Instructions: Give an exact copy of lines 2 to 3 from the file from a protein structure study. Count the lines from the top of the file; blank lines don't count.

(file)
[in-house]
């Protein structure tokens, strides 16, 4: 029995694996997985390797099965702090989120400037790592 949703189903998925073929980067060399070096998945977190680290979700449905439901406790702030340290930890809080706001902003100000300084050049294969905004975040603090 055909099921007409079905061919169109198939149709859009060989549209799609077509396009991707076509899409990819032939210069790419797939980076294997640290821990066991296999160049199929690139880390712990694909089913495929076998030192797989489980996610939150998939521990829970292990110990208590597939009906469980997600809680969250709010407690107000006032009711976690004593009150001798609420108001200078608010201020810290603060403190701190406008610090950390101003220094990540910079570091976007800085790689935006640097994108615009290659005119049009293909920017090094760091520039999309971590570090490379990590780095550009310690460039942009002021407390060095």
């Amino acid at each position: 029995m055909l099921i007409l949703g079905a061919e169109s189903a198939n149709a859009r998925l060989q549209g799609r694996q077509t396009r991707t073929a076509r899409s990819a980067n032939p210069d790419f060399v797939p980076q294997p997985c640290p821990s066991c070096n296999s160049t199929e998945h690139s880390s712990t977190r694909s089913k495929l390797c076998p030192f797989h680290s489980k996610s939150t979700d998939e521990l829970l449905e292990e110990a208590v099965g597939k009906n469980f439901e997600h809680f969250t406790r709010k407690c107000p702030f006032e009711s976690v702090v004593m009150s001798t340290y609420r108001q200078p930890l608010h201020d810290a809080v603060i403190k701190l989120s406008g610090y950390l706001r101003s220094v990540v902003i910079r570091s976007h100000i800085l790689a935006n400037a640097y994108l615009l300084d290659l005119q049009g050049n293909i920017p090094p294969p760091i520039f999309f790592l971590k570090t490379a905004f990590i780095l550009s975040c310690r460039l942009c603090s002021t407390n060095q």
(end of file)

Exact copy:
């Protein structure tokens, strides 16, 4: 029995694996997985390797099965702090989120400037790592 949703189903998925073929980067060399070096998945977190680290979700449905439901406790702030340290930890809080706001902003100000300084050049294969905004975040603090 055909099921007409079905061919169109198939149709859009060989549209799609077509396009991707076509899409990819032939210069790419797939980076294997640290821990066991296999160049199929690139880390712990694909089913495929076998030192797989489980996610939150998939521990829970292990110990208590597939009906469980997600809680969250709010407690107000006032009711976690004593009150001798609420108001200078608010201020810290603060403190701190406008610090950390101003220094990540910079570091976007800085790689935006640097994108615009290659005119049009293909920017090094760091520039999309971590570090490379990590780095550009310690460039942009002021407390060095």
């Amino acid at each position: 029995m055909l099921i007409l949703g079905a061919e169109s189903a198939n149709a859009r998925l060989q549209g799609r694996q077509t396009r991707t073929a076509r899409s990819a980067n032939p210069d790419f060399v797939p980076q294997p997985c640290p821990s066991c070096n296999s160049t199929e998945h690139s880390s712990t977190r694909s089913k495929l390797c076998p030192f797989h680290s489980k996610s939150t979700d998939e521990l829970l449905e292990e110990a208590v099965g597939k009906n469980f439901e997600h809680f969250t406790r709010k407690c107000p702030f006032e009711s976690v702090v004593m009150s001798t340290y609420r108001q200078p930890l608010h201020d810290a809080v603060i403190k701190l989120s406008g610090y950390l706001r101003s220094v990540v902003i910079r570091s976007h100000i800085l790689a935006n400037a640097y994108l615009l300084d290659l005119q049009g050049n293909i920017p090094p294969p760091i520039f999309f790592l971590k570090t490379a905004f990590i780095l550009s975040c310690r460039l942009c603090s002021t407390n060095q």